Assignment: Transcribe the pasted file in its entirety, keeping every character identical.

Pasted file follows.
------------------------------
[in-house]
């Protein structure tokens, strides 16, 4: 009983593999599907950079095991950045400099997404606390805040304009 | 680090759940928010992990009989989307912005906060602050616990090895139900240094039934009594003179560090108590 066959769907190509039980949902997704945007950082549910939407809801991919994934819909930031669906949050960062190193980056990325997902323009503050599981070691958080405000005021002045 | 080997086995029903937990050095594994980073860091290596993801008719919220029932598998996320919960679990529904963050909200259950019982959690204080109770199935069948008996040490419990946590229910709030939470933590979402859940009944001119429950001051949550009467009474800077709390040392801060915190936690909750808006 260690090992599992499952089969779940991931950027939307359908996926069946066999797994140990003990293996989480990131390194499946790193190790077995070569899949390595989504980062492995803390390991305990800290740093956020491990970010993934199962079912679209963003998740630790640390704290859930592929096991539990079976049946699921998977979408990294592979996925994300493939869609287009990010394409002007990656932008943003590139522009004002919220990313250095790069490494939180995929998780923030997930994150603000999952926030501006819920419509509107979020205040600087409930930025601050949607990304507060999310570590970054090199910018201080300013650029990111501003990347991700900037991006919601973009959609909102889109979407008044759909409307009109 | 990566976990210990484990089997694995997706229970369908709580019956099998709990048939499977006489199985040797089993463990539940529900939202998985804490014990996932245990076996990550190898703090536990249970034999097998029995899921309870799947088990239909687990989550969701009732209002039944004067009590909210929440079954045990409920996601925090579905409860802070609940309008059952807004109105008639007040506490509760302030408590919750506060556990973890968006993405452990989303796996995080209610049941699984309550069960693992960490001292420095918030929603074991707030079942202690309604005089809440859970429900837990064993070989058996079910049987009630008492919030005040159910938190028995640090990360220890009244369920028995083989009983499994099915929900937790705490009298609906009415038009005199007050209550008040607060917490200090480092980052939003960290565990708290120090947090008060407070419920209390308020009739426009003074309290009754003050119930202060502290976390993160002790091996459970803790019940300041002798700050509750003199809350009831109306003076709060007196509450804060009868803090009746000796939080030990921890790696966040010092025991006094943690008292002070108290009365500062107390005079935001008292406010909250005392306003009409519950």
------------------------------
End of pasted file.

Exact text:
[in-house]
């Protein structure tokens, strides 16, 4: 009983593999599907950079095991950045400099997404606390805040304009 | 680090759940928010992990009989989307912005906060602050616990090895139900240094039934009594003179560090108590 066959769907190509039980949902997704945007950082549910939407809801991919994934819909930031669906949050960062190193980056990325997902323009503050599981070691958080405000005021002045 | 080997086995029903937990050095594994980073860091290596993801008719919220029932598998996320919960679990529904963050909200259950019982959690204080109770199935069948008996040490419990946590229910709030939470933590979402859940009944001119429950001051949550009467009474800077709390040392801060915190936690909750808006 260690090992599992499952089969779940991931950027939307359908996926069946066999797994140990003990293996989480990131390194499946790193190790077995070569899949390595989504980062492995803390390991305990800290740093956020491990970010993934199962079912679209963003998740630790640390704290859930592929096991539990079976049946699921998977979408990294592979996925994300493939869609287009990010394409002007990656932008943003590139522009004002919220990313250095790069490494939180995929998780923030997930994150603000999952926030501006819920419509509107979020205040600087409930930025601050949607990304507060999310570590970054090199910018201080300013650029990111501003990347991700900037991006919601973009959609909102889109979407008044759909409307009109 | 990566976990210990484990089997694995997706229970369908709580019956099998709990048939499977006489199985040797089993463990539940529900939202998985804490014990996932245990076996990550190898703090536990249970034999097998029995899921309870799947088990239909687990989550969701009732209002039944004067009590909210929440079954045990409920996601925090579905409860802070609940309008059952807004109105008639007040506490509760302030408590919750506060556990973890968006993405452990989303796996995080209610049941699984309550069960693992960490001292420095918030929603074991707030079942202690309604005089809440859970429900837990064993070989058996079910049987009630008492919030005040159910938190028995640090990360220890009244369920028995083989009983499994099915929900937790705490009298609906009415038009005199007050209550008040607060917490200090480092980052939003960290565990708290120090947090008060407070419920209390308020009739426009003074309290009754003050119930202060502290976390993160002790091996459970803790019940300041002798700050509750003199809350009831109306003076709060007196509450804060009868803090009746000796939080030990921890790696966040010092025991006094943690008292002070108290009365500062107390005079935001008292406010909250005392306003009409519950």